U.S. carbon dioxide emissions would be 12% lower by 2050 if electric utility companies achieve their climate goals compared to a business as usual scenario, according to a new report by the U.S. Energy Information Administration (EIA).
Utilities have been at the forefront of a corporate-wide move in pledging new goals to slash carbon emissions. But many of these goals lack integrity, according to a new study by the NewClimate Institute.
Although 12% isn’t nothing, it’s also a far cry from zero emissions, which is where the entire U.S. economy needs to be by 2050 if the world is to meet goals in line with the Paris Climate Agreement.
That limited emissions reduction reflects the fact that although corporate goals are important, more systemic change is needed, likely prodded by government policy.
Overall CO2 emissions from the energy sector would be just 3% lower by 2050 with these corporate goals achieved.
Such a small reduction reflects the fact that the electricity sector accounts for just a quarter of U.S. emissions.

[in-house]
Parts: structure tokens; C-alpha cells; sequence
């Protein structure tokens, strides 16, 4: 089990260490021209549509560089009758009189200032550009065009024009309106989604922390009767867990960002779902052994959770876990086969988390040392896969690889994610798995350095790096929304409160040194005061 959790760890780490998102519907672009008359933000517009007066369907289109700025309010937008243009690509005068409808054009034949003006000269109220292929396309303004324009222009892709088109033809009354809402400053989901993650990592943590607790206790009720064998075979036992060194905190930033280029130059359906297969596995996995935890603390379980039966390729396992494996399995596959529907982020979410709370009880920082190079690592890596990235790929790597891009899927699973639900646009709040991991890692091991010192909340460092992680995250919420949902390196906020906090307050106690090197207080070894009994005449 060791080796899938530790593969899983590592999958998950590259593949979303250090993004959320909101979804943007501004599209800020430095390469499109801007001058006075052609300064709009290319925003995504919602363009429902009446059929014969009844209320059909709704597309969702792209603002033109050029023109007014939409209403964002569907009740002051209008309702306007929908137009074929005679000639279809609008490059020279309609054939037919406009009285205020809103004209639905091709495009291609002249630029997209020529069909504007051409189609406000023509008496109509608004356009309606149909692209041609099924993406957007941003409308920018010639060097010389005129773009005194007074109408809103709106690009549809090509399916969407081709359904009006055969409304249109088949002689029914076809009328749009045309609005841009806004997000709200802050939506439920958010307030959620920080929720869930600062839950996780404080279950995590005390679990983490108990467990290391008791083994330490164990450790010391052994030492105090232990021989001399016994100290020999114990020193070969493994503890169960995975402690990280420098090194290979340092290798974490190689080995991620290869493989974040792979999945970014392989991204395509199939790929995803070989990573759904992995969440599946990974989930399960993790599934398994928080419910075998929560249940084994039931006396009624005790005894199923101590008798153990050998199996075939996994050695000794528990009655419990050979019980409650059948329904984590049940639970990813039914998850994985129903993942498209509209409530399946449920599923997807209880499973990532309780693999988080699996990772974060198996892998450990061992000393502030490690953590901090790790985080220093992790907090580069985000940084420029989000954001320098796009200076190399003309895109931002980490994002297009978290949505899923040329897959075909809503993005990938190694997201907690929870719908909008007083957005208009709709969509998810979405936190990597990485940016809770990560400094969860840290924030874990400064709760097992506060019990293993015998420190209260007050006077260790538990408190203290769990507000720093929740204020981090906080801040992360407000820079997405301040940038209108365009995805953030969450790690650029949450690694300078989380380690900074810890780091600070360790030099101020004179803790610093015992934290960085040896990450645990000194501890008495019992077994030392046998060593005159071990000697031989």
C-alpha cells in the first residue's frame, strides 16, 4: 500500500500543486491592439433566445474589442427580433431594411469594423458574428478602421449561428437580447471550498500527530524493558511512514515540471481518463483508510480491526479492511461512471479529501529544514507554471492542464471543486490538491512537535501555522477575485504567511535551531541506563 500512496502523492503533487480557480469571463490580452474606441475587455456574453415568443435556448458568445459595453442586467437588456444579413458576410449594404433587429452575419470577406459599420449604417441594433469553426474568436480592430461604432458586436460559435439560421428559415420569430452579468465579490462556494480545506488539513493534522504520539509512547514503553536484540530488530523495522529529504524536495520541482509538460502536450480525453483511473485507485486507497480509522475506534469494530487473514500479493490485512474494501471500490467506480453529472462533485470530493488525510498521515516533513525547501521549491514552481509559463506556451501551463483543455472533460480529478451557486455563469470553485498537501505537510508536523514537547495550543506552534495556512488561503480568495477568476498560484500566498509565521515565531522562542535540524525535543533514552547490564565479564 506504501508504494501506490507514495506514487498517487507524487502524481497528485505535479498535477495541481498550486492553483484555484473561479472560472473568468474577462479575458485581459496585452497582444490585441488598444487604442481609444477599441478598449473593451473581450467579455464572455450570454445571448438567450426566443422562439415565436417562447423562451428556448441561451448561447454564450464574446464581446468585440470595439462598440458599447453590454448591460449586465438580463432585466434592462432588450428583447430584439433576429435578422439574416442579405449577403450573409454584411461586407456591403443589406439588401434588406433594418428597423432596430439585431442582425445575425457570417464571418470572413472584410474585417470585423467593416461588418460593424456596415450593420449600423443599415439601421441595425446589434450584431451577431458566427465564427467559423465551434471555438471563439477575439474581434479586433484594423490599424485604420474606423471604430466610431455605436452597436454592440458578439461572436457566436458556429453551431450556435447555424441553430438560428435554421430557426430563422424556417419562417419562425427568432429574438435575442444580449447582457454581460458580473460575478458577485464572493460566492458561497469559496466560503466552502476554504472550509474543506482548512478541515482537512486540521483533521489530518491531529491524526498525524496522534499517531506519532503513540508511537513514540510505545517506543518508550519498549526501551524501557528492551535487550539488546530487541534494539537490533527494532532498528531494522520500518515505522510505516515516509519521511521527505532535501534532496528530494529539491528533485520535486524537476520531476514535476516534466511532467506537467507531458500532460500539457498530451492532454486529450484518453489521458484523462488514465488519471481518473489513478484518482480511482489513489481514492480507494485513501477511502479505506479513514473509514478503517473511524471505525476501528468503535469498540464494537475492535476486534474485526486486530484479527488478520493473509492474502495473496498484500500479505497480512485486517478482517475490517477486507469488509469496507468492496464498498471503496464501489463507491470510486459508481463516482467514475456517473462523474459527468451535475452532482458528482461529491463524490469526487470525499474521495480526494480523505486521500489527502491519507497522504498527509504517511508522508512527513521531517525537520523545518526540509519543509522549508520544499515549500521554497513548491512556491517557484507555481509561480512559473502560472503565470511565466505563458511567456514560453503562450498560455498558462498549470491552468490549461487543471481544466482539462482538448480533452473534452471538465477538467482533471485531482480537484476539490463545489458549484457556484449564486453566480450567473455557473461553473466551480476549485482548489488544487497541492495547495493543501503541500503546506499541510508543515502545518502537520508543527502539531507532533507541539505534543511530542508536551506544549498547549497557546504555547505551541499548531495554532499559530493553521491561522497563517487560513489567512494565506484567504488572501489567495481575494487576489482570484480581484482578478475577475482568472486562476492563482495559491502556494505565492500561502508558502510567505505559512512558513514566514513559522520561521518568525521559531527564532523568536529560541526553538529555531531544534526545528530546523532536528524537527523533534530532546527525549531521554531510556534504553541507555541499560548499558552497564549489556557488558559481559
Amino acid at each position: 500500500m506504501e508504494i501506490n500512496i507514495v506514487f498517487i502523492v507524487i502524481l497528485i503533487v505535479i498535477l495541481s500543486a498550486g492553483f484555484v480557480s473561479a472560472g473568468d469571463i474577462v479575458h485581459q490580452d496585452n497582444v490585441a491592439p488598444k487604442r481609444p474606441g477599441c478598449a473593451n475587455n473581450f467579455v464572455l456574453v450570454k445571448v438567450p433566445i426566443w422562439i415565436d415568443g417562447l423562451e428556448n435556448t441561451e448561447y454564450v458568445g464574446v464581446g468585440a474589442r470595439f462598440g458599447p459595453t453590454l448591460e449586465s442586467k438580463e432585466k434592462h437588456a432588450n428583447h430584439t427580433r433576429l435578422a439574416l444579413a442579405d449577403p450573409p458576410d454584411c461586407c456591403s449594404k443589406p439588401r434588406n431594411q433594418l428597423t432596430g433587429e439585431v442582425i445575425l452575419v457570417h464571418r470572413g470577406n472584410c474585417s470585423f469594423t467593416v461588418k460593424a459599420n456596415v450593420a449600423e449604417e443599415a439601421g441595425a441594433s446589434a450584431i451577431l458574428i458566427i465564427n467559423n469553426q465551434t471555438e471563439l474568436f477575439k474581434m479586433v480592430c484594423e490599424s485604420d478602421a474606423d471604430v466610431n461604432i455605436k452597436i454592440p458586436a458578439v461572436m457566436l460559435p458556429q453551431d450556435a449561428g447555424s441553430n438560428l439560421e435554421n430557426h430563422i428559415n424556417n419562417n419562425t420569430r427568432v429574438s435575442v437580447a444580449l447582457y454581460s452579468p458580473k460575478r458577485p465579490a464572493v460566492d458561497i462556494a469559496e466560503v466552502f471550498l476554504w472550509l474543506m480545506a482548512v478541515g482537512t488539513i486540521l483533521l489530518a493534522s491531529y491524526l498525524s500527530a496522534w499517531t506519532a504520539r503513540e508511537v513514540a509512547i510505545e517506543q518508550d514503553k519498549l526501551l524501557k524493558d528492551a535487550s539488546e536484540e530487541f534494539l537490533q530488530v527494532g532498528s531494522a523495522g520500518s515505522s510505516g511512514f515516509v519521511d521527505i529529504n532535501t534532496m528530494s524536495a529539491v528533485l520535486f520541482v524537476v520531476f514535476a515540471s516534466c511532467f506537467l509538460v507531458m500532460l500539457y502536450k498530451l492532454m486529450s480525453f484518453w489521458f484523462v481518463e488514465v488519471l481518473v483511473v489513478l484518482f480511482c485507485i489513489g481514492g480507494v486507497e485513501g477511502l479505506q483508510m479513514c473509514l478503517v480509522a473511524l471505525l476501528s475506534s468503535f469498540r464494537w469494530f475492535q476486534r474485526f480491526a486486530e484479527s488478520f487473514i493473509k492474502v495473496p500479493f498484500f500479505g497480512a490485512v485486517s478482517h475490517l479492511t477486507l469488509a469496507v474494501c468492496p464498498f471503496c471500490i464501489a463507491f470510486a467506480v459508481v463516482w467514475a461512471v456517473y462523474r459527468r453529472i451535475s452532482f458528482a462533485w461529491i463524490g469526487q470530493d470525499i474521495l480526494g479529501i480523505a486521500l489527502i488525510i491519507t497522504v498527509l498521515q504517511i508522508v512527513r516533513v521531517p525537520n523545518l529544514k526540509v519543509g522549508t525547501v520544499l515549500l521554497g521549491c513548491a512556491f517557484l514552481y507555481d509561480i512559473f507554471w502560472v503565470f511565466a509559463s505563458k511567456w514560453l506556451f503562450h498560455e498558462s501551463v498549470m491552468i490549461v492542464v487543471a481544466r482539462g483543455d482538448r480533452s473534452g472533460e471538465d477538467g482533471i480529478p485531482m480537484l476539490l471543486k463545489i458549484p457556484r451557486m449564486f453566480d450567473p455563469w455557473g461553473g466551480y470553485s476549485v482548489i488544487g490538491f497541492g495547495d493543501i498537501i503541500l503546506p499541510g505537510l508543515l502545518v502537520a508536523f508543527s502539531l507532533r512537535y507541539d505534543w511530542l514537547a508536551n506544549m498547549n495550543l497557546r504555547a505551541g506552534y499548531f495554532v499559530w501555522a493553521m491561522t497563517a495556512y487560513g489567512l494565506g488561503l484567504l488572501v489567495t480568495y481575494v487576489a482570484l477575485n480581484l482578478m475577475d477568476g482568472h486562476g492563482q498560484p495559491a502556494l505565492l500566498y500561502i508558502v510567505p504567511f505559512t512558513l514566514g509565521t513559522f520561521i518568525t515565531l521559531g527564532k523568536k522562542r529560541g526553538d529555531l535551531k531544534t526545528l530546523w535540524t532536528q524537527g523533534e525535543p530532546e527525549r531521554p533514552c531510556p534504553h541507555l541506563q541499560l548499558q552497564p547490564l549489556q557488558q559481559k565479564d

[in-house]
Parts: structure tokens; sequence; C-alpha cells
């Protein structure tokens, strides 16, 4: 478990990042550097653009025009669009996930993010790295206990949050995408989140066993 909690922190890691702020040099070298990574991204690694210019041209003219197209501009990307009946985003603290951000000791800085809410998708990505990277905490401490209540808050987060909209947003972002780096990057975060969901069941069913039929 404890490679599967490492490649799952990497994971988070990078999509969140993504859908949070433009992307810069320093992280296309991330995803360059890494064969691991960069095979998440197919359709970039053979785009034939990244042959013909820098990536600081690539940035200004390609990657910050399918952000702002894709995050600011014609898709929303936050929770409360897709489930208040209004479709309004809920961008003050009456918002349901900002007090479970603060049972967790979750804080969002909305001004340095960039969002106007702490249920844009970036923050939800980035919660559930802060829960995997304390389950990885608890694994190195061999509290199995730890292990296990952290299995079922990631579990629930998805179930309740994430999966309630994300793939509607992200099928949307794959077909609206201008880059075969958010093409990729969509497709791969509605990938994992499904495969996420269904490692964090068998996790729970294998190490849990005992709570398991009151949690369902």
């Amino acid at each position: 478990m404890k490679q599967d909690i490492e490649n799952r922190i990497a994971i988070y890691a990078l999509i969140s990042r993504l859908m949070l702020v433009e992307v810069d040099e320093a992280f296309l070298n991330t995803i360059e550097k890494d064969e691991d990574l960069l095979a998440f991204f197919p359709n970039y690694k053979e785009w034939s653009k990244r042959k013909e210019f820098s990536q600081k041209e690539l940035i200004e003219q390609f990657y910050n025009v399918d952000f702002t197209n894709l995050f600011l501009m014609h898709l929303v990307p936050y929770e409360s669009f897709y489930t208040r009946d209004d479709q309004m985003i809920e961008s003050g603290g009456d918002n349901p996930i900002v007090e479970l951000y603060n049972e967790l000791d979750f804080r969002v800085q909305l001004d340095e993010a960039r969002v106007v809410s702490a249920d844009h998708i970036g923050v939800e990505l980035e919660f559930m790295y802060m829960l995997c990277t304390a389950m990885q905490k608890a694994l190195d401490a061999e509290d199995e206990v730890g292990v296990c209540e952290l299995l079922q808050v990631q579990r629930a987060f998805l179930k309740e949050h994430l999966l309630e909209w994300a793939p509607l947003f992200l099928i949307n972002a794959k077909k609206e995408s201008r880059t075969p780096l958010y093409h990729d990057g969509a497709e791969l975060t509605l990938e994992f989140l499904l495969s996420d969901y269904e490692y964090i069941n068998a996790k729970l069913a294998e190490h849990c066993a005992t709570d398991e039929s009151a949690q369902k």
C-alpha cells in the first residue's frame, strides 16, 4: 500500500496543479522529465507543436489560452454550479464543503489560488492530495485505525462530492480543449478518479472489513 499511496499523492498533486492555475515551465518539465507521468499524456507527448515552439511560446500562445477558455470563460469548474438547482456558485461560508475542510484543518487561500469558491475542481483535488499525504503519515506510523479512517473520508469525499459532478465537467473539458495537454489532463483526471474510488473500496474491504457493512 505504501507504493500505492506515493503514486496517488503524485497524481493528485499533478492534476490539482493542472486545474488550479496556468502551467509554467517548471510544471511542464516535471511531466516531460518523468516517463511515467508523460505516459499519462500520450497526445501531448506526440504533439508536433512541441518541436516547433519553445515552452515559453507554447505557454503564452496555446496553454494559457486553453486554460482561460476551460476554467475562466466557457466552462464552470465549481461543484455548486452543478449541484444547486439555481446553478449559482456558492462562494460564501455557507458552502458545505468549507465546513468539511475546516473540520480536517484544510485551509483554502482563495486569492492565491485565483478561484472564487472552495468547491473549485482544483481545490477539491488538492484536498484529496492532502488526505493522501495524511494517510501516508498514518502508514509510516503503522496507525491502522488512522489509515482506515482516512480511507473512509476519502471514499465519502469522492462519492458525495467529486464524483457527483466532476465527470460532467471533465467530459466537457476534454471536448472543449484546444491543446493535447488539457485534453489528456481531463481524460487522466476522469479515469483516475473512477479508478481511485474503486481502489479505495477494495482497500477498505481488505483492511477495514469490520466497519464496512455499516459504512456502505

A primary factor driving the 12% reduction in electricity emissions is utilities’ plans to keep operating nuclear power plants.
This outcome occurs in part because our model identifies existing nuclear generation as being among the lowest-cost options for meeting clean energy or carbon-reduction goals. Existing nuclear plants typically have operation and maintenance costs that are less than the cost of building new low-carbon capacity.
The reference case EIA is comparing the corporate goals against reflects current laws and regulations, including state-level mandates for renewable and zero-emitting electricity.